UCP has extensive experience managing joint commission and Det Norske Veritas accredited sites. Urgent Care Partners' process improvement tools and methodologies are concentrated on customer service and patient experience, and are designed around lean/six sigma process improvement standards.

About Health System Advisors
Health System Advisors advises hospital and health system leaders on their strategic issues. Our goal is to provide analysis, insight, and expertise as we facilitate leadership teams' to new ways of thinking and strategies that advance their organizations and thereby transform the industry.

The belief that strategic advisors must know the client situation to be effective means HSA has a different business model. We work directly with the leadership teams as they think through their challenges. Our partners both sell and engage in the project with the team of experience managers and consultants. Because we spend our time advising clients rather than flying in and out of meetings, we understand our clients better and have greater impact.

About the Authors
Chiara Beckner is a Strategy Consultant with Health System Advisors and is based in Minneapolis, Minnesota. She helps to support and coordinate strategic decisions while working with internal analyst teams and client work groups. Chiara provides market, financial and analytic services to clients. Chiara works to support clients in various types of healthcare strategy with experience in service line planning, recruitment strategy, and implementation planning.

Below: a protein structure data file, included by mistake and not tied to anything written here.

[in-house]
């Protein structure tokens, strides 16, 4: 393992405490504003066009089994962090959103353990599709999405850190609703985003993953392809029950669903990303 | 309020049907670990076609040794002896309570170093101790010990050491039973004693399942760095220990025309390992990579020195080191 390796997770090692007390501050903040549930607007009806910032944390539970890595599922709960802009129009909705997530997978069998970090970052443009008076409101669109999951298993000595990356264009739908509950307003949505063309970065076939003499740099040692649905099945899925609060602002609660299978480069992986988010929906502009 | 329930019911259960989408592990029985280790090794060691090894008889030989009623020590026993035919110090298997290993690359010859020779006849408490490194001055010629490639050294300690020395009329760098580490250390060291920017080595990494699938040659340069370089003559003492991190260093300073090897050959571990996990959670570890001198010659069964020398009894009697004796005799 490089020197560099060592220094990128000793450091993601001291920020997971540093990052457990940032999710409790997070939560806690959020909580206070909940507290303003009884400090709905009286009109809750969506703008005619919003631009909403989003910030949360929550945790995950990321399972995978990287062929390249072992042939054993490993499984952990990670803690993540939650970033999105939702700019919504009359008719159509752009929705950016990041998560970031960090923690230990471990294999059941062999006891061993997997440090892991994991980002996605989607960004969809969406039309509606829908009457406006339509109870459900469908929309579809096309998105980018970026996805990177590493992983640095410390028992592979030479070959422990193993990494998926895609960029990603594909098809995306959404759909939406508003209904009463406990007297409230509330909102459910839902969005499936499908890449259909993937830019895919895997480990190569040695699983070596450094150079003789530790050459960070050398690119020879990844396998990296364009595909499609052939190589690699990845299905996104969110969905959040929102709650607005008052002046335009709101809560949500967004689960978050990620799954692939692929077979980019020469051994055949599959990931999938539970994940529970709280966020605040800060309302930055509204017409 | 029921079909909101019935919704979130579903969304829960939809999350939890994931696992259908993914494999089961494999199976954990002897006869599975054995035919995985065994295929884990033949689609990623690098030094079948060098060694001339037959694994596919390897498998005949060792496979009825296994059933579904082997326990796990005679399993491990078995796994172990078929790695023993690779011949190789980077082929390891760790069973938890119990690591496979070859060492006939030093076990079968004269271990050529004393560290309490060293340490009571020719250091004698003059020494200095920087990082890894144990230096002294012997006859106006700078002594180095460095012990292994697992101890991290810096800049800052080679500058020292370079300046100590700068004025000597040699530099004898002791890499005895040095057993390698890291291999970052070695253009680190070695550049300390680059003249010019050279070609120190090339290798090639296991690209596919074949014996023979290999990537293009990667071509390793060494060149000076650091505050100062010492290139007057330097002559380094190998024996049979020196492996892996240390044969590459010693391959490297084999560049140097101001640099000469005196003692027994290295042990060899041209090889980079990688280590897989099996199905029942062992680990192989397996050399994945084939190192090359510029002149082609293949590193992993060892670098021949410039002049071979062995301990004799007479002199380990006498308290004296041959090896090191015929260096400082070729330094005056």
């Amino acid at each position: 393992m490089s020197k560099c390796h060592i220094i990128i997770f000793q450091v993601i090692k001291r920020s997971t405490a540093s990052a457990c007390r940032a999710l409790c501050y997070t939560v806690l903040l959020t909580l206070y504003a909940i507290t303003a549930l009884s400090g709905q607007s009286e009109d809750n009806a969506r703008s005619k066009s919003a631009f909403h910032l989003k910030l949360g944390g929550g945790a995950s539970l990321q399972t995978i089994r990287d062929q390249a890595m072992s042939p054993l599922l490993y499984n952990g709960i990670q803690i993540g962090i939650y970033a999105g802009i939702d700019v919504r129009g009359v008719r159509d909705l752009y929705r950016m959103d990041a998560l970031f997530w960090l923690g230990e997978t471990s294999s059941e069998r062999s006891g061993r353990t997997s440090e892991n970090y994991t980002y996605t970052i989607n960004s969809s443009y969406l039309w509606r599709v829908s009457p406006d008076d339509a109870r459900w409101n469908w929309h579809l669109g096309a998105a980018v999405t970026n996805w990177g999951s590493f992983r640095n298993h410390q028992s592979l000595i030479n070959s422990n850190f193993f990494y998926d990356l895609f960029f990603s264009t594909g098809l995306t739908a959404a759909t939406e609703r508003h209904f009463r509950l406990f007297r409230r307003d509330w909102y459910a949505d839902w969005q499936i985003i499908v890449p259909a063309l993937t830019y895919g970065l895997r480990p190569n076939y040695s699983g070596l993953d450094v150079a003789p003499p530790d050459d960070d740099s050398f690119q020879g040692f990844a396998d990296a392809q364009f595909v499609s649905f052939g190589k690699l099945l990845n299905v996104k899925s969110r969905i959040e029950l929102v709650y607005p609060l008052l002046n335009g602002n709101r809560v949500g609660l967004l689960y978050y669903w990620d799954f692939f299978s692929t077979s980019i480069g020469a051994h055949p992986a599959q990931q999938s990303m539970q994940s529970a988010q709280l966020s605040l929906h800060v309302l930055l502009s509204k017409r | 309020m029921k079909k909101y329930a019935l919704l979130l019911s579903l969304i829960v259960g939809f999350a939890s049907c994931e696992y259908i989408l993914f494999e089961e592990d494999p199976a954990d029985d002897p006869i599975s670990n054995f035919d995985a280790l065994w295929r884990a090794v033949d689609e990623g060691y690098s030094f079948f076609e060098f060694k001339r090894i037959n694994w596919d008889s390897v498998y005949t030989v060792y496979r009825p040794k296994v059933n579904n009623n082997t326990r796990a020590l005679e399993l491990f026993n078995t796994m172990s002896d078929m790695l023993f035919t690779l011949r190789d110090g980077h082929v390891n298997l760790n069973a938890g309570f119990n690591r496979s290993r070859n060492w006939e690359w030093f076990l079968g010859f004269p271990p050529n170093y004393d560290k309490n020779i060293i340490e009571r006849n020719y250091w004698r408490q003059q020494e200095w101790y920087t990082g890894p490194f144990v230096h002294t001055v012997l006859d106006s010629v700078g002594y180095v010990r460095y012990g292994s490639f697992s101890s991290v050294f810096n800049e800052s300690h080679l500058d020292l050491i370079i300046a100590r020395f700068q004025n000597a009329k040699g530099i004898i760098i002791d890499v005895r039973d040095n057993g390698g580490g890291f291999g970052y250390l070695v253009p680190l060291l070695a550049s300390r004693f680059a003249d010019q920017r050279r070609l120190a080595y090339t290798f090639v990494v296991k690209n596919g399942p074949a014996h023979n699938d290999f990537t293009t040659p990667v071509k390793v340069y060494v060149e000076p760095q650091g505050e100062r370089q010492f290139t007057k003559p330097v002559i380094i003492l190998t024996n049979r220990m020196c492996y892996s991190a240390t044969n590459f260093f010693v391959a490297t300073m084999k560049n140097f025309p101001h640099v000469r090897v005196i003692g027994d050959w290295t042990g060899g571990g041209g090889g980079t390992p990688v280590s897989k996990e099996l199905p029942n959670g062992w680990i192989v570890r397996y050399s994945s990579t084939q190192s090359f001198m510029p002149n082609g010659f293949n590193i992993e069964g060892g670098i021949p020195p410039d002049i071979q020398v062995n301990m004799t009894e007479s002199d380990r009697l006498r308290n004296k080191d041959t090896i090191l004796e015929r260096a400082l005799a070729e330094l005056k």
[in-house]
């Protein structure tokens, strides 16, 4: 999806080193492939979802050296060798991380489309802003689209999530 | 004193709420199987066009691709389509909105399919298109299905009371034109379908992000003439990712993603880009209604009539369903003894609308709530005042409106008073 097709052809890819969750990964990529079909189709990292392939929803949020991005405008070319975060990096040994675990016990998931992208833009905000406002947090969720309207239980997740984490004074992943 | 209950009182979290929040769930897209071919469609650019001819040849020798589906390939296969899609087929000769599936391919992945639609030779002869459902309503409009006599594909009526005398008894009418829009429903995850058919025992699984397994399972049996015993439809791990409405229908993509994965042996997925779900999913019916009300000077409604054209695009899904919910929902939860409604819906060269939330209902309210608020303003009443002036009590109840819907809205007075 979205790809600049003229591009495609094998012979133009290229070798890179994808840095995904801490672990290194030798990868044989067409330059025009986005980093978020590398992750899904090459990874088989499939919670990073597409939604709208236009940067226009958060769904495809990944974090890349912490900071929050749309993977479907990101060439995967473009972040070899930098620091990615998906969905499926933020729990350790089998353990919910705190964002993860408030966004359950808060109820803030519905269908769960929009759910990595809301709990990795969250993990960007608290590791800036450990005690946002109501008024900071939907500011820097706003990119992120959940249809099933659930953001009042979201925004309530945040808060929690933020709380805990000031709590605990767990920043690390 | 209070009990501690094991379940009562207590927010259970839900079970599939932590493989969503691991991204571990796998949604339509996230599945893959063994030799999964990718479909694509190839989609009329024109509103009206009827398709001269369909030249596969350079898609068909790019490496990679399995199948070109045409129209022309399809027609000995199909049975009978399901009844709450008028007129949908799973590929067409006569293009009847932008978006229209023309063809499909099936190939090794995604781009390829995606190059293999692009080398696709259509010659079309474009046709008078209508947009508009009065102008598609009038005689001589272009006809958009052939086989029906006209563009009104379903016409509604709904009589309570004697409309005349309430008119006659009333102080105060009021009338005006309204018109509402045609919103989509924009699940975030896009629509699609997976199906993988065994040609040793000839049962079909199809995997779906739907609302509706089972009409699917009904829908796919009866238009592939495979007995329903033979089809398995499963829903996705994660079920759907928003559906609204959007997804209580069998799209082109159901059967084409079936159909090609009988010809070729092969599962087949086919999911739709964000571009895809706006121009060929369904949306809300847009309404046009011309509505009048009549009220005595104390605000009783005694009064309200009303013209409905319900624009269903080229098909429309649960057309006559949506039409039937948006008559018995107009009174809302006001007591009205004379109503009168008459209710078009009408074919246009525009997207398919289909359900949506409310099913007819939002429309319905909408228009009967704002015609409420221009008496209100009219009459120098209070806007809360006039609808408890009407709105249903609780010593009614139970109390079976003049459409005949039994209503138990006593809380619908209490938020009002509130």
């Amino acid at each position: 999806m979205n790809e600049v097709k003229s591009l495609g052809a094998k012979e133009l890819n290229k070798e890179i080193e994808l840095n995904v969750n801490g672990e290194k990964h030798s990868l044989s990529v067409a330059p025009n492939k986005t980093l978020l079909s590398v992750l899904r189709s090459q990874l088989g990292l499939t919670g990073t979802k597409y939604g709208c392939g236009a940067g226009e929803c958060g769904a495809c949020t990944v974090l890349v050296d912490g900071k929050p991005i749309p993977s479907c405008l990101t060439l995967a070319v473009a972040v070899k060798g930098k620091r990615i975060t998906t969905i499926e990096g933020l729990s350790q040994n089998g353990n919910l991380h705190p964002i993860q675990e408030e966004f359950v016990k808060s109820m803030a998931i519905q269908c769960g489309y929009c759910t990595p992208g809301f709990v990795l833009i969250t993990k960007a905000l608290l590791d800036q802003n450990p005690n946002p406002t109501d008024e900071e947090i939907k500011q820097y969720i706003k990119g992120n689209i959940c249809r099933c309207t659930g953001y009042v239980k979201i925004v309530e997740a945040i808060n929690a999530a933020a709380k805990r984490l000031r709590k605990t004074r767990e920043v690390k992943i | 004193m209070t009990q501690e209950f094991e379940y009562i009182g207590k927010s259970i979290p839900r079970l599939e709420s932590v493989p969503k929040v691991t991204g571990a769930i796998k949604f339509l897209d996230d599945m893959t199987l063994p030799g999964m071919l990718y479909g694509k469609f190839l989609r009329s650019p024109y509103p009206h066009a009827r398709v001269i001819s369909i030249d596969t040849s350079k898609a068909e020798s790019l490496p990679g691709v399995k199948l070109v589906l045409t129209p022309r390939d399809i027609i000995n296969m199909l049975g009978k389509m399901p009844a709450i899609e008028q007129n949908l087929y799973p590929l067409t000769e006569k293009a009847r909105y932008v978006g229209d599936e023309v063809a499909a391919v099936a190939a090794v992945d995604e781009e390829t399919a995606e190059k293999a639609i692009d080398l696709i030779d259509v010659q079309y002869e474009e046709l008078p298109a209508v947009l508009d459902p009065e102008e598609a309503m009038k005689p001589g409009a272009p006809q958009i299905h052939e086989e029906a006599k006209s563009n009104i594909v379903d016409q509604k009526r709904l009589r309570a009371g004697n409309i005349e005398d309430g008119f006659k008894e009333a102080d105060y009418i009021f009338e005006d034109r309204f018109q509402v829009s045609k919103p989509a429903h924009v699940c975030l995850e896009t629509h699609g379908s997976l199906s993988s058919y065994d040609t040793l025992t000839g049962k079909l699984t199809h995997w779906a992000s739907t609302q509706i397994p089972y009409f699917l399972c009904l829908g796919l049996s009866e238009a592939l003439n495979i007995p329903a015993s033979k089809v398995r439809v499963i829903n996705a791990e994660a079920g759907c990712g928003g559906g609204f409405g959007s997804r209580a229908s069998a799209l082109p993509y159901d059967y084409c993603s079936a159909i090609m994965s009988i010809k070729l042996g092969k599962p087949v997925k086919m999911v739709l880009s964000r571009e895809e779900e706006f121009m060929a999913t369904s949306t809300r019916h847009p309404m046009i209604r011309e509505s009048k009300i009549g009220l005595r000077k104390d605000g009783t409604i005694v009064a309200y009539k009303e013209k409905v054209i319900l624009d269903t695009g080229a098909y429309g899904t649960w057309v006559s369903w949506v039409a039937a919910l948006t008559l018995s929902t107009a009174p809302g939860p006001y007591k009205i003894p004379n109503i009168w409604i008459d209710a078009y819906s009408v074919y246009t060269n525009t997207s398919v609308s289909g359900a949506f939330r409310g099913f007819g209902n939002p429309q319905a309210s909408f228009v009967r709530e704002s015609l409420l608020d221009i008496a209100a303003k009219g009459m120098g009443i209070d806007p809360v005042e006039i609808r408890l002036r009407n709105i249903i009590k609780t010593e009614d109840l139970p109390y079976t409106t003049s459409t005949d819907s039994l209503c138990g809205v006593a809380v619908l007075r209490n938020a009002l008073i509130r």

Prior to joining Health System Advisors, Chiara completed her bachelor's degree in Physics at Carleton College in Northfield, MN. Additionally Chiara is a volunteer tutor in Minneapolis.

Luke C. Peterson is Vice President of Innovation at Urgent Care Partners and a Principal at Health System Advisors, both located in Minneapolis, Minnesota. His experience in strategy consulting to the healthcare industry spans seventeen years. Mr. Peterson's consulting engagements have concentrated on system and organizational strategy and new ambulatory delivery models. Having worked throughout the country for national healthcare systems, regional community systems and independent community hospitals, he understands the strategic challenges facing healthcare providers today. His client list includes the largest healthcare systems, leading community and referral hospitals, and progressive academic medical centers throughout the country.

He is a frequent author and speaker and has advised numerous regional health systems on their path to create the capabilities to remain relevant, effective, and growing in the future environment.

Prior to joining Urgent Care Partners and Health System Advisors, Mr. Peterson spent fourteen years with Kurt Salmon, where he led their thought leadership on ambulatory and physician strategy and headed KSA's national healthcare strategy practice.

Mr. Peterson holds a Masters of Business Administration from the University of Minnesota in strategy and finance and is an avid runner.

The views, opinions and positions expressed within these guest posts are those of the author alone and do not represent those of Becker's Hospital Review/Becker's Healthcare. The accuracy, completeness and validity of any statements made within this article are not guaranteed. We accept no liability for any errors, omissions or representations. The copyright of this content belongs to the author and any liability with regards to infringement of intellectual property rights remains with them.​